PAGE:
Is Gulmurod Khalimov ISIL’s new commander in Iraq or is he dead?
ISIL has been experiencing numerous setbacks over the past few months. In Iraq they have been steadily losing territory to the onslaught of the Iraqi army backed by Iranian Shiite militias and US air strikes. The Iraqi offensive has re-captured much territory including the important cities of Ramadi and Fallujah, with the ultimate goal being the retaking of ISIL’s stronghold of Mosul. In Syria ISIL has lost Palmyra to the Assad regime, Manbij to the Kurds, and Jarablus and other nearby towns to Turkey’s operation Euphrates Shield. ISIL has also suffered the deaths of important military leaders.
In May a US air strike in Iraq killed ISIL field commander Abu Waheeb, who is probably best known for an ISIL propaganda picture in which he, along with other masked ISIL fighters, posed with their pistols drawn and their trademark black flags waving in the background. In July ISIL confirmed the death of their senior military commander, the Georgian Abu Omar al-Shishani, whom they claimed was killed during a battle in Al-Shirqat Iraq, while the US claimed they killed in him a March air strike near al-Shadadi Syria.1 Most recently ISIL’s second in command, Abu Mohammad al‑Adnani, was confirmed killed, although there is some confusion over who actually killed him, as both the US and Russia are taking credit for his death.2
With the killings of key personnel, ISIL must find competent replacements, and it is being reported by Al Sumaria news agency that a Tajik, ex-special forces OMON colonel Gulmurod Khalimov, is to assume al-Shishani’s vacant position and will be ISIL’s top commander in Iraq.3 It is interesting to note that both Khalimov and al-Shishani had received training from US special forces advisers. It seems like the US has a bad habit of inadvertently training their future enemies. However, there seems to be a problem with the announcement that Khalimov is now a senior ISIL military commander: he was reported by Lebanese media to have been killed in June of 2015 during a fire fight with Syrian regime forces.4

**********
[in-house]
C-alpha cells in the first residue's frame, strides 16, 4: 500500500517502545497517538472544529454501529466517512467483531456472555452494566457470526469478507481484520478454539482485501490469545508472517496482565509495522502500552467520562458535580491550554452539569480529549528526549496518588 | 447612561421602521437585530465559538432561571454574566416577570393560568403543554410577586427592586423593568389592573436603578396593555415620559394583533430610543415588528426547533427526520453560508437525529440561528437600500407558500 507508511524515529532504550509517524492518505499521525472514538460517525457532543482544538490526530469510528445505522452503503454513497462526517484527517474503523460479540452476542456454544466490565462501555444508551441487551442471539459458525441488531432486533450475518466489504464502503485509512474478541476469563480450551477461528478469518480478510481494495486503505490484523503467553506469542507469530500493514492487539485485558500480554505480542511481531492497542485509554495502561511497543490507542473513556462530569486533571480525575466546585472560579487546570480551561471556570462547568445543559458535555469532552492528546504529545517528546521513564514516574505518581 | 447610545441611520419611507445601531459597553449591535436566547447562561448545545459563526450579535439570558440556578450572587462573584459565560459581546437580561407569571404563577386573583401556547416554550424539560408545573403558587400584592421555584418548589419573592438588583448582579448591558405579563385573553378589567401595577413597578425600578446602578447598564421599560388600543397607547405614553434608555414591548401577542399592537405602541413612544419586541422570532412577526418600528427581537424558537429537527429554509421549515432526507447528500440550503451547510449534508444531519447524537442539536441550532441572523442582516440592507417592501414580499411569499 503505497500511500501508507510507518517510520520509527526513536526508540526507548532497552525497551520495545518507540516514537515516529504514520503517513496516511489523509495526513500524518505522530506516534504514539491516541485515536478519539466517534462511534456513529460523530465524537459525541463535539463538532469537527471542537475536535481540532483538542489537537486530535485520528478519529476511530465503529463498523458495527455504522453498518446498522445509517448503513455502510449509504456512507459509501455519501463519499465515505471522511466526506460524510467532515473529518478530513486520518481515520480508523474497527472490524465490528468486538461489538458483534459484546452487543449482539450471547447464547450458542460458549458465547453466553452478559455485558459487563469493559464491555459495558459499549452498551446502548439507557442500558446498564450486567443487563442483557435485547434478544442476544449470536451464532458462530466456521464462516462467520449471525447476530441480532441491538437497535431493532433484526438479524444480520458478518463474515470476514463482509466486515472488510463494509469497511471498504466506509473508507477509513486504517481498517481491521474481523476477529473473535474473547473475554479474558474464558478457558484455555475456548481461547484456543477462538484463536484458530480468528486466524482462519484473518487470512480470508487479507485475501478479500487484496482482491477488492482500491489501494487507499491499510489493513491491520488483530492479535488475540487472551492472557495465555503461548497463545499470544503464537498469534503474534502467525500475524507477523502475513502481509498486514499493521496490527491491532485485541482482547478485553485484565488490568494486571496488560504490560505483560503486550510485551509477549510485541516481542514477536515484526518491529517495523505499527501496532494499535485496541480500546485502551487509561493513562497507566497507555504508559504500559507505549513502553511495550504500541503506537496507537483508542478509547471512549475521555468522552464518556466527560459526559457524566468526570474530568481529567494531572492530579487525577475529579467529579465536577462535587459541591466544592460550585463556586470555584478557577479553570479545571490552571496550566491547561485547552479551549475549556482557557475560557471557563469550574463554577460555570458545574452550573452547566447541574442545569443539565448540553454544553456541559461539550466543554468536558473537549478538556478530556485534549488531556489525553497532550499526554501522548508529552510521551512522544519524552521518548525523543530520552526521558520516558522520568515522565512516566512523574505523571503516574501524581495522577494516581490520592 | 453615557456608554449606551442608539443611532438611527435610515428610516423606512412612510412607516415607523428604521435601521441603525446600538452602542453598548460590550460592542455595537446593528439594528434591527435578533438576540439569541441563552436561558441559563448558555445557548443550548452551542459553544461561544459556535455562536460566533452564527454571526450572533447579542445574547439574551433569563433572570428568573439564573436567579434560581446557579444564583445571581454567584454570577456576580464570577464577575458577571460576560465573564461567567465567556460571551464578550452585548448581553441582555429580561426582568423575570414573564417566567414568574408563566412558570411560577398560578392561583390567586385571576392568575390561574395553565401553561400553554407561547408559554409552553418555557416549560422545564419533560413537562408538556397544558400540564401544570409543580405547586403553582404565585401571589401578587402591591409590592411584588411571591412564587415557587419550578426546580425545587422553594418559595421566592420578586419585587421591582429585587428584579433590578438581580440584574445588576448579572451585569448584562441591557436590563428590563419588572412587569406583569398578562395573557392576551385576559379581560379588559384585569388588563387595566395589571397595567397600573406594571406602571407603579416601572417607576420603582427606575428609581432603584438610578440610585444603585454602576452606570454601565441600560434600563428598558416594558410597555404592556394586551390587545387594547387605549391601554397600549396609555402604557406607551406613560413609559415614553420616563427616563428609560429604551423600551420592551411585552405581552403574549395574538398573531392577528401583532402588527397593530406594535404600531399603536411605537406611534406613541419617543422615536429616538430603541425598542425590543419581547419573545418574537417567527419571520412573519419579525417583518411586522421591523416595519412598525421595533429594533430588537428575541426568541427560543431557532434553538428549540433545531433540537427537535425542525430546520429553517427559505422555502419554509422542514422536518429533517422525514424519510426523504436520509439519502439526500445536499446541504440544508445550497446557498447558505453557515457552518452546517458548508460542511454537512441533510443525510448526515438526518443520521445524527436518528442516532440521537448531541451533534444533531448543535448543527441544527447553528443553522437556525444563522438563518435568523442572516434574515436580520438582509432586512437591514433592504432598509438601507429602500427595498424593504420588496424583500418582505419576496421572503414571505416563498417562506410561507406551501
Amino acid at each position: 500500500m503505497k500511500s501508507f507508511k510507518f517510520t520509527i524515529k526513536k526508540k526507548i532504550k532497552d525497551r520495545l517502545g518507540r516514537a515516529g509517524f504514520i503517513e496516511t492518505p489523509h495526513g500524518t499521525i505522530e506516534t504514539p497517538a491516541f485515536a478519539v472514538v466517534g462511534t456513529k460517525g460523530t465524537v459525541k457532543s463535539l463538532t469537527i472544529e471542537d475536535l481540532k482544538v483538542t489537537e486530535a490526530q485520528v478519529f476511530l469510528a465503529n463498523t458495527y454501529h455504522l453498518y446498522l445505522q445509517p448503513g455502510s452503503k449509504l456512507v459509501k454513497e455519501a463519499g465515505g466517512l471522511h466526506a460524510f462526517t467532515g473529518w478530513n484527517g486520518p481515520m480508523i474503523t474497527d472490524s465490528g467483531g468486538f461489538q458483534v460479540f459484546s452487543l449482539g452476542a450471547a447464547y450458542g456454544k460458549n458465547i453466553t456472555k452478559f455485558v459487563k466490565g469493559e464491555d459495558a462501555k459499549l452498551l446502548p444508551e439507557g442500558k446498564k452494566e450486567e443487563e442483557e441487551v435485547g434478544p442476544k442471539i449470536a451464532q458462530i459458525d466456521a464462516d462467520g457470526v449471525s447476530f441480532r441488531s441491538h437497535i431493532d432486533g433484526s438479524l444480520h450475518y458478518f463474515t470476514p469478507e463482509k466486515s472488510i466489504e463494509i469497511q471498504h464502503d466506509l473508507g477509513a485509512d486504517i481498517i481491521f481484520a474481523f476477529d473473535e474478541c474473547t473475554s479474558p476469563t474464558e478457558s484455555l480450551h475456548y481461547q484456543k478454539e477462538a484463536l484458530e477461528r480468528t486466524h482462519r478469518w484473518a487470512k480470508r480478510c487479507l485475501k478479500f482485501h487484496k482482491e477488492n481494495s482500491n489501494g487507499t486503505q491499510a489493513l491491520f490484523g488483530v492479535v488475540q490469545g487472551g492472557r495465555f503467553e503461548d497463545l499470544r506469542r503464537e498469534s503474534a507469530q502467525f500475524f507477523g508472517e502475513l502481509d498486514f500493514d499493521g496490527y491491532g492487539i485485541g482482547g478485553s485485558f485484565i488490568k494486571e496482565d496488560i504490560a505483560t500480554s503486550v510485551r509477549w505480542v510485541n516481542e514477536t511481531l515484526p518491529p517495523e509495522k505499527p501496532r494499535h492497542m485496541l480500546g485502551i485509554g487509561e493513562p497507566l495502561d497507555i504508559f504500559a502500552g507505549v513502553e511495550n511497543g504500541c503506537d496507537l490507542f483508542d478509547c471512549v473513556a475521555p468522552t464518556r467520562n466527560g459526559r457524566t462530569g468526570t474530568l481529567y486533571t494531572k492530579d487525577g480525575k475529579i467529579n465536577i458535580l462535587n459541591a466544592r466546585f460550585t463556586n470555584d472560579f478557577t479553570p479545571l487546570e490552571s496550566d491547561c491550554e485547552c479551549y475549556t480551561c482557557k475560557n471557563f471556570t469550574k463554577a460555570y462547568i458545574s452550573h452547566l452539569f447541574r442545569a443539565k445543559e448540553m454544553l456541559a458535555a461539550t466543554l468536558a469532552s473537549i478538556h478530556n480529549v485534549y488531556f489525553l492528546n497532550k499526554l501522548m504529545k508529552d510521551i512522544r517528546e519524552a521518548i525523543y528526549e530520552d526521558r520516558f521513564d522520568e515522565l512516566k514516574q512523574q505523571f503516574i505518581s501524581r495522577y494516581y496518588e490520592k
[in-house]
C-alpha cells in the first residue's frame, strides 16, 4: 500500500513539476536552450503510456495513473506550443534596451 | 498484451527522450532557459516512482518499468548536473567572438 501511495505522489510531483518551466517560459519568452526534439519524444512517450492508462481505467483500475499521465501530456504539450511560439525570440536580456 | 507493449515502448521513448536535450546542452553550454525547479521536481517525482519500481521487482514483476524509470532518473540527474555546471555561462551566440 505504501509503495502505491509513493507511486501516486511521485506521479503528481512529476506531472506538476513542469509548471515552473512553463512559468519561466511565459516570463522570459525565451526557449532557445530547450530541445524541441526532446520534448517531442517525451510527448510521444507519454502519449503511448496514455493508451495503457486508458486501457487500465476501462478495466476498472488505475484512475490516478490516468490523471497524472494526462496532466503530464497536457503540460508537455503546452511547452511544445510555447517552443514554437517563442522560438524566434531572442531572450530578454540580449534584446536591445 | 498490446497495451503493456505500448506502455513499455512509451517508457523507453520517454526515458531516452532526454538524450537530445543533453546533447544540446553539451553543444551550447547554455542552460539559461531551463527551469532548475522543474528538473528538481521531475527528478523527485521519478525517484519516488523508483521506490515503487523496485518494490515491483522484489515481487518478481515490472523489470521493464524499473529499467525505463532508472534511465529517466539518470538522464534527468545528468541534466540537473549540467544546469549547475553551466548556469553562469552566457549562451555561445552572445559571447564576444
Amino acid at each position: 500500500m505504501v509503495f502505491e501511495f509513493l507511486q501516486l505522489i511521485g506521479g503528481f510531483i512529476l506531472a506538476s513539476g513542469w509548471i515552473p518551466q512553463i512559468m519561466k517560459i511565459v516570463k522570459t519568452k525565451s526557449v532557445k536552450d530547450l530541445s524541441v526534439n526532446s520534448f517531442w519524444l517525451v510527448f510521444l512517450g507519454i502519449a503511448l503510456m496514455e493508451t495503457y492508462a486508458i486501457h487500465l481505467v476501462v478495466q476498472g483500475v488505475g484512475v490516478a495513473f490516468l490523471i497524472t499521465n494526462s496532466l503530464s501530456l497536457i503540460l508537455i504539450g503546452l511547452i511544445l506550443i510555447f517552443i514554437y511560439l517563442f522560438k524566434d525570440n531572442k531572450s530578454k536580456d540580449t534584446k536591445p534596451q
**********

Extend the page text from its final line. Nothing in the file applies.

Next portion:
It could be possible that Khalimov was killed a year ago, and ISIL has leaked misinformation that he is their new Iraqi commander to protect the actual person who has been appointed to this role. The story could have also been fabricated by Iraqi officials to discredit the US by emphasizing the fact that a former US trained special forces soldier is now an important ISIL military commander.
Conversely, it is also possible that Khalimov is still alive and is in fact the replacement of al-Shishani. It should be remembered that before Abu Waheeb was confirmed dead that he was previously reported to have been killed on seven different occasions. As such any claims that a senior ISIL commander has been killed should not be credulously accepted. The Al Sumaria article also noted that ISIL did not officially acknowledge Khalimov’s promotion in an attempt to protect him from being the target of US air strikes.
I guess it comes down to who you believe is a more creditable news source, the Iraqi Al Sumaria or the Lebanese 21Livanskie. As with much news currently emanating from the Middle East, we will just have to wait and see how this situation plays out.